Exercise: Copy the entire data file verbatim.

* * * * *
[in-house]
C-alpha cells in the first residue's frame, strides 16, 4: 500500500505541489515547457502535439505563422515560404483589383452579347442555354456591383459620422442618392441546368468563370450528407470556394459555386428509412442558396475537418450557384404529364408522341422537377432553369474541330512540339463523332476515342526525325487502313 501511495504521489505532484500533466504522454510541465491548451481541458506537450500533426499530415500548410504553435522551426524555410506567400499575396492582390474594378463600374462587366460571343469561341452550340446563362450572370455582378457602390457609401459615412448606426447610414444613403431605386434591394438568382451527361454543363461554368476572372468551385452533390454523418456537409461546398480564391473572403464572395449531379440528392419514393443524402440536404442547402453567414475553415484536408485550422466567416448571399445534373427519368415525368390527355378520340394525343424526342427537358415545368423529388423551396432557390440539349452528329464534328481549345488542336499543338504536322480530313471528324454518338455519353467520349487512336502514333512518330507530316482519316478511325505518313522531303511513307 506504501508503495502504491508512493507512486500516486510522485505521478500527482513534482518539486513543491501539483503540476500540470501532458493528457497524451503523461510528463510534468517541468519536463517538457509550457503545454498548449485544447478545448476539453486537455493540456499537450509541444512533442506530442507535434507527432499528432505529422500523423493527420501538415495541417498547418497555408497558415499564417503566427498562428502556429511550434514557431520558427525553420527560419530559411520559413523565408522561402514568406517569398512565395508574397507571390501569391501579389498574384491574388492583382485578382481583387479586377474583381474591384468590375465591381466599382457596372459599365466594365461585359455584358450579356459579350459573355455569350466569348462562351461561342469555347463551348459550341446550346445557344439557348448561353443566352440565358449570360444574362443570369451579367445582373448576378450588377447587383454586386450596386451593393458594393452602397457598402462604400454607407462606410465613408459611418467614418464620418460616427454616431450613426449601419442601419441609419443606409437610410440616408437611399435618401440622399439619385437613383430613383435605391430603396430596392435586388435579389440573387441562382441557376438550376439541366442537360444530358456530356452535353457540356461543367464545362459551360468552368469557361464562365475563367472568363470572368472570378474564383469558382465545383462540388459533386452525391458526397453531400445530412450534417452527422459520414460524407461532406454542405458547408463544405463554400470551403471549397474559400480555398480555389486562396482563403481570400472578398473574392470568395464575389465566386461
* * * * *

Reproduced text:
[in-house]
C-alpha cells in the first residue's frame, strides 16, 4: 500500500505541489515547457502535439505563422515560404483589383452579347442555354456591383459620422442618392441546368468563370450528407470556394459555386428509412442558396475537418450557384404529364408522341422537377432553369474541330512540339463523332476515342526525325487502313 501511495504521489505532484500533466504522454510541465491548451481541458506537450500533426499530415500548410504553435522551426524555410506567400499575396492582390474594378463600374462587366460571343469561341452550340446563362450572370455582378457602390457609401459615412448606426447610414444613403431605386434591394438568382451527361454543363461554368476572372468551385452533390454523418456537409461546398480564391473572403464572395449531379440528392419514393443524402440536404442547402453567414475553415484536408485550422466567416448571399445534373427519368415525368390527355378520340394525343424526342427537358415545368423529388423551396432557390440539349452528329464534328481549345488542336499543338504536322480530313471528324454518338455519353467520349487512336502514333512518330507530316482519316478511325505518313522531303511513307 506504501508503495502504491508512493507512486500516486510522485505521478500527482513534482518539486513543491501539483503540476500540470501532458493528457497524451503523461510528463510534468517541468519536463517538457509550457503545454498548449485544447478545448476539453486537455493540456499537450509541444512533442506530442507535434507527432499528432505529422500523423493527420501538415495541417498547418497555408497558415499564417503566427498562428502556429511550434514557431520558427525553420527560419530559411520559413523565408522561402514568406517569398512565395508574397507571390501569391501579389498574384491574388492583382485578382481583387479586377474583381474591384468590375465591381466599382457596372459599365466594365461585359455584358450579356459579350459573355455569350466569348462562351461561342469555347463551348459550341446550346445557344439557348448561353443566352440565358449570360444574362443570369451579367445582373448576378450588377447587383454586386450596386451593393458594393452602397457598402462604400454607407462606410465613408459611418467614418464620418460616427454616431450613426449601419442601419441609419443606409437610410440616408437611399435618401440622399439619385437613383430613383435605391430603396430596392435586388435579389440573387441562382441557376438550376439541366442537360444530358456530356452535353457540356461543367464545362459551360468552368469557361464562365475563367472568363470572368472570378474564383469558382465545383462540388459533386452525391458526397453531400445530412450534417452527422459520414460524407461532406454542405458547408463544405463554400470551403471549397474559400480555398480555389486562396482563403481570400472578398473574392470568395464575389465566386461